There is a problem with milk cow transportation, milk cows do not go very far..
Do I have you confused with someone else, or didn't you say you have a rather short commute?  It seems that you ought to be riding a milk cow to work by your own logic.
Of course being a stupid engineer E-P suggests that PHEV. Add an ICE to a BEV. Being an excellent engineer, I know it takes energy to accelerate mass. Adding batteries adds mass, therefor just hauling around batteries reduces efficiencies.
Being an exemplar of the Dunning-Kruger effect, Kit P. fails to acknowledge that his thesis has long since been refuted by technology shipping in product for over a decade.  I refer to the Honda Insight, Toyota Prius, and various Ford and GM hybrid vehicles.  Adding batteries added mass to these vehicles, but the efficiency went up because losses were cut.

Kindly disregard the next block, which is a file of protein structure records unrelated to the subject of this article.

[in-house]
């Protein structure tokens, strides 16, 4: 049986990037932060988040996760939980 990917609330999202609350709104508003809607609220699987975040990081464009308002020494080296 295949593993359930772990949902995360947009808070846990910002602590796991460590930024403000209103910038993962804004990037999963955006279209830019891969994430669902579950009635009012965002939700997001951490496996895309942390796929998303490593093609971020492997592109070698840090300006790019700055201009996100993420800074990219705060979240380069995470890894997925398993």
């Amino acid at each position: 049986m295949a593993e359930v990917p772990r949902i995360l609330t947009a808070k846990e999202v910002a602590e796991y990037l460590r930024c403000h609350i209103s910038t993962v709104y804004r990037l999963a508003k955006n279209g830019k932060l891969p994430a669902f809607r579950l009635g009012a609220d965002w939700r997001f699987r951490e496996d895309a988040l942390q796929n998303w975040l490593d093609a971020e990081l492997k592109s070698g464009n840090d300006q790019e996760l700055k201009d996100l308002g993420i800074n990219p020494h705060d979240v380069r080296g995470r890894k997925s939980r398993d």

Turning the HEV into a PHEV may not technically increase "efficiency", but it allows more efficient prime movers than the vehicle can carry (e.g. CCGT).  It also allows "flex-fuel" to an extent impossible with a vehicle reliant on liquid fuels.  The owner of a Volt can get power from Marcellus gas, Altamont wind and Diablo canyon uranium.  This increases flexibility and economic and military security.

Roger Pham

Agree with you that at the moment, ICE for a PHEV is cheaper than an equivalent FC stack plus H2 tank and all hardwares. That's why I project that ICE will be with us for quite a long time into the future. However, in 10-15 years, no one can predict how low can the cost of FC will go, upon mass production of FCV's.